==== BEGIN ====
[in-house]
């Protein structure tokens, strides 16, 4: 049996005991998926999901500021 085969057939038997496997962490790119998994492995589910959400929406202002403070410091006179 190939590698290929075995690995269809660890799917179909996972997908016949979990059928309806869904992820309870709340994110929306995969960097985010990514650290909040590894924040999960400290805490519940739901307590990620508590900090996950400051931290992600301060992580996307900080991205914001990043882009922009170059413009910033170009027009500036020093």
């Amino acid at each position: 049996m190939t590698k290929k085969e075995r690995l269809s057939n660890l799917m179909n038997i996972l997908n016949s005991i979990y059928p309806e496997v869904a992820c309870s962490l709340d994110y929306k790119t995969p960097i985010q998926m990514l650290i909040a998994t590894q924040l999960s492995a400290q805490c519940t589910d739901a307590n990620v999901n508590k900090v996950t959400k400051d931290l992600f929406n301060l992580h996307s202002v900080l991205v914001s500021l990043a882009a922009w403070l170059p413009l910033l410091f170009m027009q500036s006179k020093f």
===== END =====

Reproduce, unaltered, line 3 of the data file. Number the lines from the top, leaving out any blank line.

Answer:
């Amino acid at each position: 049996m190939t590698k290929k085969e075995r690995l269809s057939n660890l799917m179909n038997i996972l997908n016949s005991i979990y059928p309806e496997v869904a992820c309870s962490l709340d994110y929306k790119t995969p960097i985010q998926m990514l650290i909040a998994t590894q924040l999960s492995a400290q805490c519940t589910d739901a307590n990620v999901n508590k900090v996950t959400k400051d931290l992600f929406n301060l992580h996307s202002v900080l991205v914001s500021l990043a882009a922009w403070l170059p413009l910033l410091f170009m027009q500036s006179k020093f």